“Londoners need you to stand up for them where policies are affecting their lives,” Berry said. Khan should be using powers set out in the Greater London Authority Act 1999, which established the mayoralty, to block council decisions at odds with City Hall transport policies, she said. “I don’t think the powers were put into the Act thinking they would never be used,” she added.

However, Khan replied that those powers are difficult to use successfully. “Councils should be in charge of their roads,” he added, “I  believe in devolution, and I’m cautious about giving the impression that City Hall will force councils to change their minds.” There were other possible options, including withholding TfL funding for borough schemes where there was non-compliance, he said.

Watch Mayor’s Question Time in full here. X/Twitter: Charles Wright and On London. If you value On London and its writers, become a supporter or a paid subscriber to publisher and editor Dave Hill’s personal Substack. Thanks.

Categories: News


  1. MilesT says:

    Pedestrianisation of Oxford Street will make access by low mobility disabled significantly harder, and is likely to increase snatch and grab crime enabled by criminals using wheeled vehicles of all sorts.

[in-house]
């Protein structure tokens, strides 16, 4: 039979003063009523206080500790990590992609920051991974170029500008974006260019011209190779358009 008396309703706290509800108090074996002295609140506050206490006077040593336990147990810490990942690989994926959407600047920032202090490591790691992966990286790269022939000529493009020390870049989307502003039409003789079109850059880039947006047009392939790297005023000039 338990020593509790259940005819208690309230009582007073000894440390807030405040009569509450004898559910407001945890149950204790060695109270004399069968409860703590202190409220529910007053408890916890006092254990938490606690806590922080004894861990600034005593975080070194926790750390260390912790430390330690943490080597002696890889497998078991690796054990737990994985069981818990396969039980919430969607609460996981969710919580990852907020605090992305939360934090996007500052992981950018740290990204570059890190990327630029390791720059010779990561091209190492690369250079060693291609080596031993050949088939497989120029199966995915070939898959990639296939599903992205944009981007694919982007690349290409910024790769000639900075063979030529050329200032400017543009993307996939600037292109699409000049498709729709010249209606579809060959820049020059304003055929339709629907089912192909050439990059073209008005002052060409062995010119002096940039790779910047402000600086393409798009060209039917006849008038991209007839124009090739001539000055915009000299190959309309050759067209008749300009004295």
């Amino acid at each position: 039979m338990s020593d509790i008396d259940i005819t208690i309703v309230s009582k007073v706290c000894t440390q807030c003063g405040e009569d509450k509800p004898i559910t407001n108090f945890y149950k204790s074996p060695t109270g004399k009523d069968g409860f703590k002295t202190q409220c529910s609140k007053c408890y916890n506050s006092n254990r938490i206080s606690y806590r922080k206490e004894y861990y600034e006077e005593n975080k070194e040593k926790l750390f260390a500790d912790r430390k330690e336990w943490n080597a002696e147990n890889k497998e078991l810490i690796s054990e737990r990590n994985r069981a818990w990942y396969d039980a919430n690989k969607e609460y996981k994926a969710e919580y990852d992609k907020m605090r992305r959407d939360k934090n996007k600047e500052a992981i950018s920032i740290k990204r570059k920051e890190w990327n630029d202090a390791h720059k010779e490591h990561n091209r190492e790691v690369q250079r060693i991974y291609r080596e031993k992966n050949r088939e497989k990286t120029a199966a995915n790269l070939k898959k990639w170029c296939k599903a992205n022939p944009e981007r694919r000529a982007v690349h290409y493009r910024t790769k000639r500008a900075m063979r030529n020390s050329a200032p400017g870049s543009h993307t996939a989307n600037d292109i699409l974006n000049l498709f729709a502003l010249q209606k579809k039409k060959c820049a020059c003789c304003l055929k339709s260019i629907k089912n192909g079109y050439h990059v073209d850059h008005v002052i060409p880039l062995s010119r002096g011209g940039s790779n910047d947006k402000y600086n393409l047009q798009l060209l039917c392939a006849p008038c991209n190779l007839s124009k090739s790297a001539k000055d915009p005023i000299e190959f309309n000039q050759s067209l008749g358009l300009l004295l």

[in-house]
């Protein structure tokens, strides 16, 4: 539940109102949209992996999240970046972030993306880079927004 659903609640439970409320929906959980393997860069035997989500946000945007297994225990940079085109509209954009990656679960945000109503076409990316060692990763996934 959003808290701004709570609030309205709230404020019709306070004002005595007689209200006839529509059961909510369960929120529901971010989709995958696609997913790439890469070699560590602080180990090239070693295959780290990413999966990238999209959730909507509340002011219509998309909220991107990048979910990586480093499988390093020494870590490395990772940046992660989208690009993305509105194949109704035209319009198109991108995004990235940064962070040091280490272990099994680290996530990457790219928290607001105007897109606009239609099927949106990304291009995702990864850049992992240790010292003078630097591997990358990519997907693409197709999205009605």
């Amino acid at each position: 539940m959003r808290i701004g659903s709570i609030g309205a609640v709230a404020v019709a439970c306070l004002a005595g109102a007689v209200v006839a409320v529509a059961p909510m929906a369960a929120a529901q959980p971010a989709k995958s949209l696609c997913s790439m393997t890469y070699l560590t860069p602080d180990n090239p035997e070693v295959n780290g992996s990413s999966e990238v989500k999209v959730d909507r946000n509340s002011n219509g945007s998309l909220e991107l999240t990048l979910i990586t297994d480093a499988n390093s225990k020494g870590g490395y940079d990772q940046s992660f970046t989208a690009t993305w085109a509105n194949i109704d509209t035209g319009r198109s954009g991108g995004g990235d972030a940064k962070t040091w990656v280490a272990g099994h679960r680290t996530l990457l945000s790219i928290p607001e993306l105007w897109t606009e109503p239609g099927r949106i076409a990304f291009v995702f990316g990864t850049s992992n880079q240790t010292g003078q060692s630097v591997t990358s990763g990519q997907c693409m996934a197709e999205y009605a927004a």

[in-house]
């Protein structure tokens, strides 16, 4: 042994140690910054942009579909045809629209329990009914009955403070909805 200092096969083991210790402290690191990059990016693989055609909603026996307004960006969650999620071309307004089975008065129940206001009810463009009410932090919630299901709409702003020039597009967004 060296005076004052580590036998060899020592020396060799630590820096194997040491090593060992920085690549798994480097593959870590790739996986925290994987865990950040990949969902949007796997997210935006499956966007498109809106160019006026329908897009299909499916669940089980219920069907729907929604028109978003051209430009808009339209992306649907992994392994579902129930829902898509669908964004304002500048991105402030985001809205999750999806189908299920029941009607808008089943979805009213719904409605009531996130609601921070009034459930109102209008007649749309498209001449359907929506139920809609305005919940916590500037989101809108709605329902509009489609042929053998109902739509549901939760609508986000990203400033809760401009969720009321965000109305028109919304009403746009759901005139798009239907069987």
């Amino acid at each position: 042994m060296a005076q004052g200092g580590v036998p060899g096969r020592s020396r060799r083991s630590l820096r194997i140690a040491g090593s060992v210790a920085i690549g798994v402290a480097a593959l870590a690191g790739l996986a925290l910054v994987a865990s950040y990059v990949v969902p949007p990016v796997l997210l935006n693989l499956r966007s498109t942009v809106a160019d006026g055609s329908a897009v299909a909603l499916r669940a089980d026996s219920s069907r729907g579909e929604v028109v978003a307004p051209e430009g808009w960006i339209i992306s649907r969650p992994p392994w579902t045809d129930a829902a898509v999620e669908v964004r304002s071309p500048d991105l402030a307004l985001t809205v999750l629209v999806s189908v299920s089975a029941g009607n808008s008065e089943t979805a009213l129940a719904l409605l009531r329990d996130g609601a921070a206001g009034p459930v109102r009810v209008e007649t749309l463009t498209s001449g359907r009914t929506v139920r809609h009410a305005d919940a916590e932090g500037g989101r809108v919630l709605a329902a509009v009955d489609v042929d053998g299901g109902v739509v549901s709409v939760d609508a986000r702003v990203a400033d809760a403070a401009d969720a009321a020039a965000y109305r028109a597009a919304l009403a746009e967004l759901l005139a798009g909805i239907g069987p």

Mobility access would need significant extra support baked into the design.

    Preventing increase in crime would require access to be limited, really only possible if the street is fully enclosed and/or significant barriers put in place to limit free movement (ensuring no straight through paths down the centre). And if I wanted to go to a shopping mall I would go to Brent Cross, Croydon, Shepherds Bush, or Stratford

    None of the visualisations to date have shown any such mitigations to either problem.

    Carnaby Street is not a good comparator as it is narrower, curved, and has fewer side streets for rapid ingress and egress.

  2. Soho says:

    I believe that some streets in London should be pedestrianised, and indeed, Oxford Street should be pedestrianised. Let’s consider other streets such as Carnaby Street in Soho, which has already been pedestrianised, and Leicester Square, which has also been pedestrianised. These are excellent examples that demonstrate with proper planning, anything is possible, and these areas can flourish. This benefits not only sales and the revitalisation of the area but also enhances security

    1. DAVID KANER says:

      When streets are pedestianised the question is where does the traffic go. Many plans assume it will vanish – but there is a limit to traffic evaporation.
      Pedestrianising Oxford Street will push traffic onto other streets, which has impacts on other areas. Leicester Square, Carnaby Street were not major thoroughfares, Oxford Street is, particulalrly at night.

      Timed pedestrianisation is a possibility, but this wasn’t on offer in 2018 and sin’t now.